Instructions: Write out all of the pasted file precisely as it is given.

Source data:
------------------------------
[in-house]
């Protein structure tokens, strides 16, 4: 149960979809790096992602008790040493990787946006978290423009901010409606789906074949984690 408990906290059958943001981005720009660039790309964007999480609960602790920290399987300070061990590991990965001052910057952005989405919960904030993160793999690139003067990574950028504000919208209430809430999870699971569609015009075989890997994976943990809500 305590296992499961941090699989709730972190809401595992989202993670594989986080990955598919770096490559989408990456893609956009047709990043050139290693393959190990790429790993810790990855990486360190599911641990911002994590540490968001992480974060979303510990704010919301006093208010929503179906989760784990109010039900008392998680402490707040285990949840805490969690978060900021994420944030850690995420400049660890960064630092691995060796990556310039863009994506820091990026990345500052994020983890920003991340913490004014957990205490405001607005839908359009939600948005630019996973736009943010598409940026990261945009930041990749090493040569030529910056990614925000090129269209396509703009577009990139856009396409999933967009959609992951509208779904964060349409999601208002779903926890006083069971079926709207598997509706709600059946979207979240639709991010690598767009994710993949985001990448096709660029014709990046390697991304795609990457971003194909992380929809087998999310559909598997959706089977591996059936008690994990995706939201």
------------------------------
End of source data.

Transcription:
[in-house]
């Protein structure tokens, strides 16, 4: 149960979809790096992602008790040493990787946006978290423009901010409606789906074949984690 408990906290059958943001981005720009660039790309964007999480609960602790920290399987300070061990590991990965001052910057952005989405919960904030993160793999690139003067990574950028504000919208209430809430999870699971569609015009075989890997994976943990809500 305590296992499961941090699989709730972190809401595992989202993670594989986080990955598919770096490559989408990456893609956009047709990043050139290693393959190990790429790993810790990855990486360190599911641990911002994590540490968001992480974060979303510990704010919301006093208010929503179906989760784990109010039900008392998680402490707040285990949840805490969690978060900021994420944030850690995420400049660890960064630092691995060796990556310039863009994506820091990026990345500052994020983890920003991340913490004014957990205490405001607005839908359009939600948005630019996973736009943010598409940026990261945009930041990749090493040569030529910056990614925000090129269209396509703009577009990139856009396409999933967009959609992951509208779904964060349409999601208002779903926890006083069971079926709207598997509706709600059946979207979240639709991010690598767009994710993949985001990448096709660029014709990046390697991304795609990457971003194909992380929809087998999310559909598997959706089977591996059936008690994990995706939201």